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When you have a chronic illness and/or disability, along with every other symptom you have, you also tend to have lower energy levels than the average person. As someone who lives with such, I can greatly relate to having to plan my days around how much energy I have. I live with Lupus, an autoimmune condition that gives me muscle pain, joint pain, dry eyes, sun sensitivity, weak organs and much more. But the one that impacts me the most is fatigue. 

The Spoon Theory is a metaphor coined by Christine Miserandino, who also has Lupus. She used it to describe the amount of mental or physical energy an individual has to partake in daily activity and tasks. It is a fantastic visual representation to illustrate the association between having a high number of spoons as having high energy, and low number of spoons as having low energy. Whilst she used it to describe her own energy levels as someone living with Lupus, it has now been used around the chronic illness and disability community to visually represent energy levels. 

The concept is simple. One spoon = one task 

Every single time you do an activity, you lose a spoon. Someone with a chronic illness and/or disability already wakes up with ‘low spoons’, meaning we have a very limited number of spoons to distribute between tasks during the day. That means a healthier person will wake up with more spoons than us, with more possibilities, whilst we need to use it as a way to plan our day, so we don’t become depleted too early before completing everything on our to-do lists. 

In Miserandino’s theory, she had given her friend (who had asked about Lupus) 12 spoons. Every time her friend listed an activity, she took a spoon away from her. It meant by the time she listed activities just do that hypothetical morning (e.g., getting dressed, showering, blow-drying hair…), more than half of her spoons was gone. It made her friend realise how exhausting these activities could be on an individual, and why it is necessary to plan. By the time it got to one spoon, her friend had to decide on dinner plans. I can handle spontaneity just fine, but it proves why it’s so necessary for our lives to be somewhat calculated. If she cooked, she wouldn’t have the energy to clean up after, if she went out, she may be too tired to drive herself back home safely. 

This is because for every activity, however big or small, we take a lot more energy to do them. Getting up isn’t just opening your eyes. For me, it’s waking up already in a horrible mindset because I didn’t sleep well the night before, which already contributes to low energy levels. It’s knowing the day will start off slow and energy might come and go. It’s giving yourself something to eat, because if I don’t, I won’t be able to take my medication because it’s so strong and there’s so much of it that it would give me a sore stomach if I took it without eating. And that’s just the first ten minutes of waking up.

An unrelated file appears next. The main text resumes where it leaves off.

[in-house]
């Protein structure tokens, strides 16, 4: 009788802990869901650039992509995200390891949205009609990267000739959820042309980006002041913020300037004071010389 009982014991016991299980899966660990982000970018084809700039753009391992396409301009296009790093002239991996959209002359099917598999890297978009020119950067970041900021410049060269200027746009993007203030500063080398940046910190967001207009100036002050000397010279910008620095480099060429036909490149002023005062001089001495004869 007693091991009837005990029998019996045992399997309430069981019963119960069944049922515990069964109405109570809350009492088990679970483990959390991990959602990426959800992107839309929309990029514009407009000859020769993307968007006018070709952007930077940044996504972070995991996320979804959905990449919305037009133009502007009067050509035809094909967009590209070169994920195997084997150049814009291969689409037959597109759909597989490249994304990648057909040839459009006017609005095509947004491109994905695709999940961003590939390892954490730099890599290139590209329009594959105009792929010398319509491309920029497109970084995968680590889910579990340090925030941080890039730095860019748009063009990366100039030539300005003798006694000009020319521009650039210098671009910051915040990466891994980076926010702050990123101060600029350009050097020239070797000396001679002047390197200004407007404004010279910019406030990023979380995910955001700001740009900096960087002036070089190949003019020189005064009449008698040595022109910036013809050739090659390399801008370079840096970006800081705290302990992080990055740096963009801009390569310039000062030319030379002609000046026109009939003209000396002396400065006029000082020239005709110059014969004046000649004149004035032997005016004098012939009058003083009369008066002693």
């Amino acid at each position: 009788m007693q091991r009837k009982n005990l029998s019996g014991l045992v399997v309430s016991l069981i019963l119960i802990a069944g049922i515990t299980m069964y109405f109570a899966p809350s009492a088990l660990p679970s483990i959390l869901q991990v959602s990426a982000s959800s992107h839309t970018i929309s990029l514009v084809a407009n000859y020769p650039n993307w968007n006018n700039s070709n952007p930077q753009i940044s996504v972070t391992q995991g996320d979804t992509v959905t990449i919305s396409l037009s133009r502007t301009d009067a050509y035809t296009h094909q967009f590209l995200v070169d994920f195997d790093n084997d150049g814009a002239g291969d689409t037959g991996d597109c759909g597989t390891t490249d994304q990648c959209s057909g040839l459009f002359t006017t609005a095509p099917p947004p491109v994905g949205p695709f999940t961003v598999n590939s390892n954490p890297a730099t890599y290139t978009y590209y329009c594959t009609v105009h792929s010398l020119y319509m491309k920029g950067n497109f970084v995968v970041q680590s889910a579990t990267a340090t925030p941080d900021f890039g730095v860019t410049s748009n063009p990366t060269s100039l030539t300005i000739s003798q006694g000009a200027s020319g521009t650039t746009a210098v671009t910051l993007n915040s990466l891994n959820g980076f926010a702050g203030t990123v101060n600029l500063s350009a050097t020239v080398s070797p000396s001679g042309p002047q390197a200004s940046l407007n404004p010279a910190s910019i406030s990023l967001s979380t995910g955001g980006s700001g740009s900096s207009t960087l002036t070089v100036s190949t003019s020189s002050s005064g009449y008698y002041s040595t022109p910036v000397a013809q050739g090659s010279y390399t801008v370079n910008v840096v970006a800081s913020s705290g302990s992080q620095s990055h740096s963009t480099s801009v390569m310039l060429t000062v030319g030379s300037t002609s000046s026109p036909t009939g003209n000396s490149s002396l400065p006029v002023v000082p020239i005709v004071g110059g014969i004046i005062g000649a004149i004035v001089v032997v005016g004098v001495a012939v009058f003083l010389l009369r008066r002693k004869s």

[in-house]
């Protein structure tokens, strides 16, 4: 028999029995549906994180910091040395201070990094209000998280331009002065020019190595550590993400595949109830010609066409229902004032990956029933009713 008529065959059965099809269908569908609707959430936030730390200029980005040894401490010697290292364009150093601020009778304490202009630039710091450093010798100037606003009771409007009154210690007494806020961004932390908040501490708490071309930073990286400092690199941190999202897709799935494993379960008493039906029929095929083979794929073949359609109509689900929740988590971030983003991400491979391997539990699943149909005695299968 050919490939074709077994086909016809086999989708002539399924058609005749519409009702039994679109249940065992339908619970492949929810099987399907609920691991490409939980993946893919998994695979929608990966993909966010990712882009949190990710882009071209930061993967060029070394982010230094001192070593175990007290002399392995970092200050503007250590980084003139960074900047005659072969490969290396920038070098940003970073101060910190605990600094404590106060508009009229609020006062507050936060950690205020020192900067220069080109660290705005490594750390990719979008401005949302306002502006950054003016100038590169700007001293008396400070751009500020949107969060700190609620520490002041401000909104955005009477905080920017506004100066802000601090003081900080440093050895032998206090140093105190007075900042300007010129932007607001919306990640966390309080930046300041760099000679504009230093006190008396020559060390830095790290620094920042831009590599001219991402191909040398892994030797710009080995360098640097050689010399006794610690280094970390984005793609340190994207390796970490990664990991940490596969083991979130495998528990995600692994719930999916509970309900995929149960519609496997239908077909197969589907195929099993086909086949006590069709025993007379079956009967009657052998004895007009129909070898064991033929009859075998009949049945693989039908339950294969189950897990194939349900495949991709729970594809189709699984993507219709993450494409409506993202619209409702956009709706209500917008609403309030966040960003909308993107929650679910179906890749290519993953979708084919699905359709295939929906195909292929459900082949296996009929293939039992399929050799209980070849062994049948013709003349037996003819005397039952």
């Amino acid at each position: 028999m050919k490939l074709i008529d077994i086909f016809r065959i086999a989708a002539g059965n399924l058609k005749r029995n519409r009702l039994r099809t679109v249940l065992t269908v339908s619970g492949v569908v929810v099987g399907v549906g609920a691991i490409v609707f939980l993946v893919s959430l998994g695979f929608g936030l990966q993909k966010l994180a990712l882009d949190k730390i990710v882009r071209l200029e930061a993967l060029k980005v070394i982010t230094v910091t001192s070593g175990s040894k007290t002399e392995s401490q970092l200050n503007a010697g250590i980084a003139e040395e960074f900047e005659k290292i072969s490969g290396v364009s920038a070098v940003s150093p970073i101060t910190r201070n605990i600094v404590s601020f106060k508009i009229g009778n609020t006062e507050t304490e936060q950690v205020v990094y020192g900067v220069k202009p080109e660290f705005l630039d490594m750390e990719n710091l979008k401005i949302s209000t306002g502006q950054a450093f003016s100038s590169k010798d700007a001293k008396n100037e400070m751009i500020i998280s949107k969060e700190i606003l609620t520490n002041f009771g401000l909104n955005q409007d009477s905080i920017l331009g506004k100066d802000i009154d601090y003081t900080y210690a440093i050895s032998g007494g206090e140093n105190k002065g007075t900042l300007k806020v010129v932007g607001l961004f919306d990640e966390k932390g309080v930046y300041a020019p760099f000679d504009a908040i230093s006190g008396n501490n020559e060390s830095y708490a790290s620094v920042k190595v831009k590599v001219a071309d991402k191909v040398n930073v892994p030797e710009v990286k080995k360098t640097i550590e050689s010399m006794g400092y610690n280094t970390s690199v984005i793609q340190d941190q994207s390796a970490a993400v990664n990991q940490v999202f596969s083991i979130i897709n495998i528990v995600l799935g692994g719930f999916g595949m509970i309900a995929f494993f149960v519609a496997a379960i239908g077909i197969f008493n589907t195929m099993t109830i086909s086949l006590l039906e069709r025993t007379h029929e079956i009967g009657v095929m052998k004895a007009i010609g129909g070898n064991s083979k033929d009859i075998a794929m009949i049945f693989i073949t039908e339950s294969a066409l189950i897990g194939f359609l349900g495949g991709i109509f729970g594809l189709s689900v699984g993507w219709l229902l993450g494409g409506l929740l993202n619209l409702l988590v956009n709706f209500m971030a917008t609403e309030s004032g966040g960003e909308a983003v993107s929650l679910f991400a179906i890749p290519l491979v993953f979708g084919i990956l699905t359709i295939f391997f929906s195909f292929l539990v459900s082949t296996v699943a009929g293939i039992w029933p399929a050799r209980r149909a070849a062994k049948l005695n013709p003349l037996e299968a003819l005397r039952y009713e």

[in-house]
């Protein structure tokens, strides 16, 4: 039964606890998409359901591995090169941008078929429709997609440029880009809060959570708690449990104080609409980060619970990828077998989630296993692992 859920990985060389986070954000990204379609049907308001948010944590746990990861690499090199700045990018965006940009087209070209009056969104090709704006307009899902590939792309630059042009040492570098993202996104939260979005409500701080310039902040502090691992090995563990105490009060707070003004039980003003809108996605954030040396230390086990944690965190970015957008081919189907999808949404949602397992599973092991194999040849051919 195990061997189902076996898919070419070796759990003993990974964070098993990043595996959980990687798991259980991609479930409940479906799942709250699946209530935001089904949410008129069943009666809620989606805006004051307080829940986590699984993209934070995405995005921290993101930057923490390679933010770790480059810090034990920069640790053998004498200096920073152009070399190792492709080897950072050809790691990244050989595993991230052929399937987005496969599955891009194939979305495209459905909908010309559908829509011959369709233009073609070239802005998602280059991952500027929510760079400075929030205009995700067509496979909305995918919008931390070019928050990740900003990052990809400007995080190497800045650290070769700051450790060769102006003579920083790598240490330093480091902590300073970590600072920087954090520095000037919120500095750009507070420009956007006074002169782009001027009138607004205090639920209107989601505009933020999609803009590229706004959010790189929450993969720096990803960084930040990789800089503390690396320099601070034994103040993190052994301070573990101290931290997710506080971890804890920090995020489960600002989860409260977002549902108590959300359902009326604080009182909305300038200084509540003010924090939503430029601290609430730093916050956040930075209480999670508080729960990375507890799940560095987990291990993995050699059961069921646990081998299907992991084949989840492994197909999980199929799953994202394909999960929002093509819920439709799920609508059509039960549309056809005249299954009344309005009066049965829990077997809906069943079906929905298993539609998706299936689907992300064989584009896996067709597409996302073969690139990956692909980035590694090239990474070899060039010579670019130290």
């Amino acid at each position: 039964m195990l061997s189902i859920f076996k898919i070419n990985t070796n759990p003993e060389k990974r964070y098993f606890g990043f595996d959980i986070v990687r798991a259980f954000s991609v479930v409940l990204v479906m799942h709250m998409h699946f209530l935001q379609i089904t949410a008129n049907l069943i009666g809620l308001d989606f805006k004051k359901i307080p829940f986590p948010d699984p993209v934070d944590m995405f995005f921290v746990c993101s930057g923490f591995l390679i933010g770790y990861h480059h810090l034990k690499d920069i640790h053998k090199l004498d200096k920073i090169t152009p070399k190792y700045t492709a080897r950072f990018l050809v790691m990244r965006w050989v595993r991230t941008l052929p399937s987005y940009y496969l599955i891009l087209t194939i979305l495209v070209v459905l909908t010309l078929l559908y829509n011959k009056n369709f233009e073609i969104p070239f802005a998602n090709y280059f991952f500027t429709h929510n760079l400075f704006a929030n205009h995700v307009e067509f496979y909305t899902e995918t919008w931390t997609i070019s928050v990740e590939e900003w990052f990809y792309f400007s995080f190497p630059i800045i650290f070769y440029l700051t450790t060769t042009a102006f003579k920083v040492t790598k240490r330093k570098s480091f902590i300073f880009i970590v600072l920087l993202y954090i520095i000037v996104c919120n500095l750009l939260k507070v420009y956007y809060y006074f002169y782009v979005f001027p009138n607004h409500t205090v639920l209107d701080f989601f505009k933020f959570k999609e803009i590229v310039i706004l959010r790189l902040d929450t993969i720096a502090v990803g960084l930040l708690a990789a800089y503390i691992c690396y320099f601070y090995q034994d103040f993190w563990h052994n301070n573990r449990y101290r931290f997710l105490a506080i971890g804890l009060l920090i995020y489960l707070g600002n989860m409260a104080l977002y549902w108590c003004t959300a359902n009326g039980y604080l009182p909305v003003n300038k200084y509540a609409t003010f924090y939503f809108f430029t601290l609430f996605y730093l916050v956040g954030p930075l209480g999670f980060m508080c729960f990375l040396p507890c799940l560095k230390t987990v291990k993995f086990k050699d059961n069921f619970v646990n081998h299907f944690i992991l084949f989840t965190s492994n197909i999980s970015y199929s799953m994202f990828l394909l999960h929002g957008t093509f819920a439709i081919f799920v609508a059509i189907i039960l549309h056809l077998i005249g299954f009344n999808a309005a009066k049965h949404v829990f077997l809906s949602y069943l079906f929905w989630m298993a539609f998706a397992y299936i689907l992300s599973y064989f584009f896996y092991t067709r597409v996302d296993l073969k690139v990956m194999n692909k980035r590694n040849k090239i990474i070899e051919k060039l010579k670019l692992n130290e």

For someone with a chronic illness, I do a lot, even with low spoons. I’m someone who doesn’t like to give up and will persevere even when I’m mentally and physically exhausted. It is definitely not a good trait to have, as I don’t know when to rest, but it does have some benefits. I’ve been told I’m a hyper-organised person and one reason for this is because I have low spoons. Every day, usually subconsciously, I plan out how I am going to schedule my day, what I would have energy for, what I don’t think is realistic to do. Unlike other people, I might have to mentally plan for when to take a nap, because when I say I’m tired, I mean so tired I actually have to fall asleep. 

Having low spoons greatly affects my body. I can no longer handle difficult people wasting my time or burning myself out on a task (though nobody should do this!). I need to use my spoons efficiently and care more about them, so I don’t get consumed by people or tasks that do me more harm than good. At the end of the day, my health is the most important thing – and nothing, nobody, no activity is worth depleting my energy for without a positive outcome. 

Overall, I felt Miserandino did an amazing job at illustrating the fatigue people with chronic illnesses/disabilities have and the impact it has on our bodies. There’s a lot of misunderstandings when we say we are tired – our entire generation is tired – but at the end of the day, our tiredness is different. Our tiredness affects what we can and cannot do and the theory is a perfect physical demonstration to explain how energy can literally go from 12 spoons to 0. Whilst it is not the most well-known theory for people who are more able-bodied, I think it is important to use it in discussion as a quick and simple way to be more understanding of people with chronic illnesses/disabilities. 

Fourth year Business Management and Psychology student
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